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A National Archiving Challenge

The National Archives and Records Administration has launched an emergency plan to take control of the files and emails from the outgoing Bush administration

By Paul Travis, January 2, 2009 1:00 PM

Over the next few days, most people will be reflecting on 2008 and making plans for the next year. For storage administrators and IT managers, the year ahead will feature some difficult challenges -- a bad economy, tight or shrinking budgets, and more data that needs to be stored, backed up, protected, and archived. But as you ring in the New Year, take a moment and give a toast to the folks over at the National Archives and Records Administration, who face a unique challenge.

On Jan. 20, NARA will take charge of a mountain of paper documents and around 140 TB of data from the outgoing Bush administration, more than 50 times the amount of electronic information it received from the previous Clinton administration. The job is to sort, index, protect, preserve, and provide access to all paper and electronic records created by the federal government during the past eight years.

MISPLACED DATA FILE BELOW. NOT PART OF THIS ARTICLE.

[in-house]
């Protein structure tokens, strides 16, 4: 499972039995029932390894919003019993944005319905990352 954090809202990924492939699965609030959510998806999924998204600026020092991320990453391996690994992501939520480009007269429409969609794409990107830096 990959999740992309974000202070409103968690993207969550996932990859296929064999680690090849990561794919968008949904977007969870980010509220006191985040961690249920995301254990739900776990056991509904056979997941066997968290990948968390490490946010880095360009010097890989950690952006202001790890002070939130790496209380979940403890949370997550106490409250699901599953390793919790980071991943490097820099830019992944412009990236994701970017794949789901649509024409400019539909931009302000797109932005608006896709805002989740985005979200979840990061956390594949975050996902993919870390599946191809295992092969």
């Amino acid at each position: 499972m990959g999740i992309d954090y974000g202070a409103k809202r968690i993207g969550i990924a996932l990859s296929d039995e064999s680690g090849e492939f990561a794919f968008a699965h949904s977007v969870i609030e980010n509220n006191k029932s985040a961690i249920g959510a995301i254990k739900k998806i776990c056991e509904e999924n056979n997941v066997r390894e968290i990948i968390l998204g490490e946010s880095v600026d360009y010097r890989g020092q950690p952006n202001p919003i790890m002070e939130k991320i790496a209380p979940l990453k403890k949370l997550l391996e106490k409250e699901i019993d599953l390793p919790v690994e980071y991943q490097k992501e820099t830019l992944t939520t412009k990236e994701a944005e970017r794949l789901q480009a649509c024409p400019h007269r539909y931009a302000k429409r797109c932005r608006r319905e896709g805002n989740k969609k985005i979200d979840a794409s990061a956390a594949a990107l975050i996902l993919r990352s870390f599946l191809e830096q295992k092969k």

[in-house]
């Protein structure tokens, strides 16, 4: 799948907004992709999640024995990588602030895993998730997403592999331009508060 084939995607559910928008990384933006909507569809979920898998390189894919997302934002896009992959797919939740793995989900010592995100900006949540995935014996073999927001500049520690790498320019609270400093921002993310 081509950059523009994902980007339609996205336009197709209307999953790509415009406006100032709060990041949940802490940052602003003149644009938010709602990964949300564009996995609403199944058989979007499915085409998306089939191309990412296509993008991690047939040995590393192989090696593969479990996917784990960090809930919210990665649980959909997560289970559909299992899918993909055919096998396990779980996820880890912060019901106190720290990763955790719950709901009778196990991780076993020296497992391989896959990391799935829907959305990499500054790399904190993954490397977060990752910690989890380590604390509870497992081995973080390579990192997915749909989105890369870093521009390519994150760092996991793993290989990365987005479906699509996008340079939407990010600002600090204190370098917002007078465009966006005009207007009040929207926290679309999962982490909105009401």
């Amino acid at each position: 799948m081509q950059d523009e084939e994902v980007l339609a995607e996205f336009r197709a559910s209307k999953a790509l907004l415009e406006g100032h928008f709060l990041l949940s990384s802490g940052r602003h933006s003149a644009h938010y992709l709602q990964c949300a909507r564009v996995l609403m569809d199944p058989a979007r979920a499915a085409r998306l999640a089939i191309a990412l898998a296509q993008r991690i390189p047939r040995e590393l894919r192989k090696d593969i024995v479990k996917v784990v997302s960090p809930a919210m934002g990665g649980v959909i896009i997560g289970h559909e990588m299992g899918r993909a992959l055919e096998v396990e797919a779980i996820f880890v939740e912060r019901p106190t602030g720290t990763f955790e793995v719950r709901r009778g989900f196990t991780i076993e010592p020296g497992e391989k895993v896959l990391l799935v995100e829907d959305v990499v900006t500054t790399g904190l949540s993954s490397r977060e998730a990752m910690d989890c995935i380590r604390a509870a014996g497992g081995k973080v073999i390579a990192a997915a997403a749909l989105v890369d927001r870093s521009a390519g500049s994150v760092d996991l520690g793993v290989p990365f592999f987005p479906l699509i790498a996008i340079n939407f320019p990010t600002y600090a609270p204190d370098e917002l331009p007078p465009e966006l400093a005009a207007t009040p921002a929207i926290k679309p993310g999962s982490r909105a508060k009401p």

Under the law, the federal government owns and controls all presidential and vice-presidential records, and the National Archives is legally responsible for "the custody, control and preservation" of the records, according to a recent story in The New York Times. That includes "top-secret e-mail tracing plans for the Iraq war as well as scenes from the likes of Barney Cam 2008, a White House video featuring the first pet," the newspaper reported.

The National Archives has enacted an "emergency plan" to handle the records. The agency plans to take over parts of the White House storage system and freeze its contents on Jan. 20. After that, archivists will analyze the records and then move them into a new a repository for digital data, the story said.

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